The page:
Bob Hanske, Bryan Woods, and Neil Friberg in Every so often, Genesius Guild's end-of-summer comedy isn't the traditionally silly, over-the-top production that mostly forsakes a story-driven plot. Such is the case with this year's comedic romp Plutus. During Saturday's take on Aristophanes' original text, I found myself as interested in the outcomes of the characters as I did in director/adapter Don Wooten's mockery of local icons and current events. Sometimes more so.

Bryan Woods plays Plutus, the god of wealth blinded by Zeus - a curse that results in the distribution of wealth without aim. (He says he came to such a state by "using the Arsenal Bridge.") The Oracle at Delphi tells him to follow the first person he meets to find his fortune: Bob Hanske's Chremylus, who is "not poor enough to receive relief" and "not rich enough to warrant Congress' attention." He also meets Neil Friberg's Carlo, Chremylus' servant and the narrator of the play, who accompanies Plutus thinking he's merely a smelly bum, but who still trusts the prophecy. Once he and Chremylus discover Plutus' true identity, they seek to restore his eyesight with the help of Andy Curtiss' Dr. Hippocrates, so that the god will be able to bless honest, upstanding men ... instead of Donald Trump.

Before arriving for a doctor's appointment, Plutus is treated to a song from a chorus of women singing lines of flattery to the tune of "Mame." They're followed by a ridiculous bit featuring Melita Tunnicliff and Kathryn Wherry, dressed as chickens and dancing to a clucked version of "Baby Face" in costumer Ellen Dixon's most clever ensembles, with the performers' necks draped with yellow circles so that their bodies look like fried eggs. These chickens are backed by a group of farmers' daughters bemoaning the lack of female roles this summer, and how women in the Genesius Guild "have to wait 40 years for a chance at an ingénue." The best joke here, though, is that their demand for equal (stage) rights ends in a giggling fit as they rush off to flirt with Plutus, falling into the very stereotypes they barely finished rejecting.

Bryan Woods and chorus members in PlutusOnce we're past such amusing goofiness, the story picks up with Dustin Oliver's Blepsidimus, a politician who "delivered every vote [he] was paid for" and whose constant companion is Sue Staley's Poverty (the god of, well, poverty), who is summoned with the incantation "minimum wage." Chremylus tasks Blepsidimus with gathering ethical citizens to present to Plutus once his eyesight is restored. Poverty convinces Blepsidimus to trick Plutus into maintaining the wealth-imbalance status quo by gathering wicked people instead.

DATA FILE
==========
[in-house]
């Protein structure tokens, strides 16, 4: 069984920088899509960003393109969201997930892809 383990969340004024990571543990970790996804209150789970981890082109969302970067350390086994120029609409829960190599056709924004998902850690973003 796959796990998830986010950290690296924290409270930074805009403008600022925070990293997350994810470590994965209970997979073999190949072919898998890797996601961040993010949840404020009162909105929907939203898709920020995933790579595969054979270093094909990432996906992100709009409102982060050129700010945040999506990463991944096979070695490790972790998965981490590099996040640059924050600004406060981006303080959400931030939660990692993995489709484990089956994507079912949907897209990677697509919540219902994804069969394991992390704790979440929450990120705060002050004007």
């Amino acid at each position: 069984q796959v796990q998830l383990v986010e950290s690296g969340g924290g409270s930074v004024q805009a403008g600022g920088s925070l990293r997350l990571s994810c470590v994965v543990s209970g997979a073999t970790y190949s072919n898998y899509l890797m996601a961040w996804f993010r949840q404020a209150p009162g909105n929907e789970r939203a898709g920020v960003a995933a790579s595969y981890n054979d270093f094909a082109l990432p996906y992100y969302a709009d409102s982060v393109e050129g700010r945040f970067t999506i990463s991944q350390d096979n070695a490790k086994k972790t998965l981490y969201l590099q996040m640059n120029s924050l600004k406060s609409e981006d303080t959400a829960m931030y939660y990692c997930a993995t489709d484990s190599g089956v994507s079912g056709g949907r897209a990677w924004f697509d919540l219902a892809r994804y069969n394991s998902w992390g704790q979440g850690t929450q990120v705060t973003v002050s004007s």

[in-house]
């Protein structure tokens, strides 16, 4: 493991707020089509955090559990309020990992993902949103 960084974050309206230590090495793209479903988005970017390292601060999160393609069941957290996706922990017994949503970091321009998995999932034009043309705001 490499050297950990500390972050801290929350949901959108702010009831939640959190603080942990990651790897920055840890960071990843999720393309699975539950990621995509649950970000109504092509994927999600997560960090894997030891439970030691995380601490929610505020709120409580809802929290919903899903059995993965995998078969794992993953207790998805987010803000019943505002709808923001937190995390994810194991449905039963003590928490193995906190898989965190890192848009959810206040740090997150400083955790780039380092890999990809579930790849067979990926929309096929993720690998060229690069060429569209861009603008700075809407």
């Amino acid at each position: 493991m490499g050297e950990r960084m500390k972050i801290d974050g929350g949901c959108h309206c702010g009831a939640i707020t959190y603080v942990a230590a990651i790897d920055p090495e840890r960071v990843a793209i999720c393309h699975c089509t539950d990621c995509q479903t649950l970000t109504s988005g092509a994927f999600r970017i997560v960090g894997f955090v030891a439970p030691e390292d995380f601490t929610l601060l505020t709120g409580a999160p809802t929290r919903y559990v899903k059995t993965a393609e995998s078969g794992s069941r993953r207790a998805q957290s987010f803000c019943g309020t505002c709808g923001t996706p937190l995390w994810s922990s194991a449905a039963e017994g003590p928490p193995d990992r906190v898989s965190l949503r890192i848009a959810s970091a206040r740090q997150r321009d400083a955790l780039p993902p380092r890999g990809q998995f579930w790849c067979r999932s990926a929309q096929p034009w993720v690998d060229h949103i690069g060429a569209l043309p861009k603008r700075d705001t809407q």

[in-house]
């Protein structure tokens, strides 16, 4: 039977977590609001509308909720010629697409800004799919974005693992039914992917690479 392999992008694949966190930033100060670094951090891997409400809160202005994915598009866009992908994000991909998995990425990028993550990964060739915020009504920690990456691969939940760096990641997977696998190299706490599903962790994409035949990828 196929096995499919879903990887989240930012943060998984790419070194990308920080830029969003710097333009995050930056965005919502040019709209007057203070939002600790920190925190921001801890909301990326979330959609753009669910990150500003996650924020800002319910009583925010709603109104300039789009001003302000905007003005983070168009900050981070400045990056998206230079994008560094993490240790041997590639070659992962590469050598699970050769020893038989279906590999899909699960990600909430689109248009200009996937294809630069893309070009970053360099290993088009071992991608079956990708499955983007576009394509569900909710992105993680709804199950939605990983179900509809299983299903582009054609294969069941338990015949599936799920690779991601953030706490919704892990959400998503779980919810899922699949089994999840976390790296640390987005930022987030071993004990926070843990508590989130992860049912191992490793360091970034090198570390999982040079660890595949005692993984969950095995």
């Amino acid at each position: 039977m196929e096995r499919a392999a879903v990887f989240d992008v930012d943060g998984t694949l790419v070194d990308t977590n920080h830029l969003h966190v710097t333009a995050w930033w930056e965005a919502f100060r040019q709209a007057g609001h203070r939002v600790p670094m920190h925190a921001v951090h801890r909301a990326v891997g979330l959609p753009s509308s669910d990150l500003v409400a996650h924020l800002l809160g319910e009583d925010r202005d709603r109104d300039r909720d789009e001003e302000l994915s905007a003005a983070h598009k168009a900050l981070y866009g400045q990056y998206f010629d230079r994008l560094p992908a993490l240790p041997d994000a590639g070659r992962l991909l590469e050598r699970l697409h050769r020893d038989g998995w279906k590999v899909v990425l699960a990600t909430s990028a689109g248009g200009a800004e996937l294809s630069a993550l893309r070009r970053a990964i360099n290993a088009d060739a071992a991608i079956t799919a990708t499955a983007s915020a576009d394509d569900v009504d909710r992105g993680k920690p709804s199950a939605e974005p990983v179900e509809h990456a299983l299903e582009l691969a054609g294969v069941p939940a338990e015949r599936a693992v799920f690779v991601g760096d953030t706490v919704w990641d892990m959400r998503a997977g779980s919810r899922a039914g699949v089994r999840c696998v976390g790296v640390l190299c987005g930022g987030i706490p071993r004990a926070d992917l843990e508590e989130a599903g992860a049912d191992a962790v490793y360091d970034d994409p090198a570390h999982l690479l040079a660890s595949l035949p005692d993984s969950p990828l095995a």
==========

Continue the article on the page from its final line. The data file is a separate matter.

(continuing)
In my personal favorite bit of the evening, Michael Phillips entered as a Tragic Messenger, dressed in Greek-tragedy mask and garb. He tells of Plutus' eye appointment, over-dramatizing the event as a "scene of torture," and reminding the audience that such visually interesting events always take place off-stage in Greek tragedies. Phillips also delivers one of the funniest lines of the evening, describing that, in attempting to find Plutus, his Tragic Messenger "could smell him better than [he] could see him because these eye holes aren't that big."

Andrea Braddy's Polyhymnia and Tamra McConoughey's Euterpe, the respective muses of heavenly song and poetry, then appeal to the now-seeing Plutus - who wears a second pair of glasses he got for $9.99 - for funding for arts education, lamenting how children these days are no longer required to memorize classic poems. Michael Carron's "Intruder" then interrupts to point out that rap is a form of poetry, and calls forth Gary Adkins' Rapper to perform a bawdy number that cleverly speaks of the baser aspects of the rap genre. The Intruder further makes his case by presenting three kids - Anna Tunnicliff, Sarah Murphy, and Kate Phillips - to demonstrate today's "cable TV classrooms" with lessons interrupted by commercials, such as the one Doug Adkins' Fakery delivers, hocking siding which he recently sold "after talking to the owner for three days in a darkened room." (In my second favorite bit in Plutus, the classroom lesson is also interrupted by a weather report delivered by Joseph Curtiss' Weather Guy, who simply runs across the stage shouting "We're all gonna die!")

Melita Tunnicliff and Kathryn Wherry in PlutusTyler Henning's Sparks follows with an attempt to deny the young ladies' dreams of becoming industrial engineers and theologians, demonstrating their proper place in society by way of a Miss Anthropia beauty pageant featuring Brianna Gray's Miss Guided, Melanie Radkiewicz's Miss Quote, and Jo Vasquez's Miss Demeanor.

And before Plutus' final decision as to whom will receive his monetary blessings, there's an interruption by Alaina Pascarella's Reformer, a non-denominational evangelist working to stamp out theatre and its depravity. With the help of her Moral Chorale - Staley, Phillips, Joseph Curtiss, and the hilariously dry Earl Strupp on bass drum - she sings of Genesius Guild's "dirty plays." One of which might be Plutus, another in a long line of Genesius Guild's entertaining, end-of-summer comedies.


Plutus runs at Lincoln Park (11th Avenue and 38th Street, Rock Island) through August 3, donations to the free performances are encouraged, and more information is available by visiting

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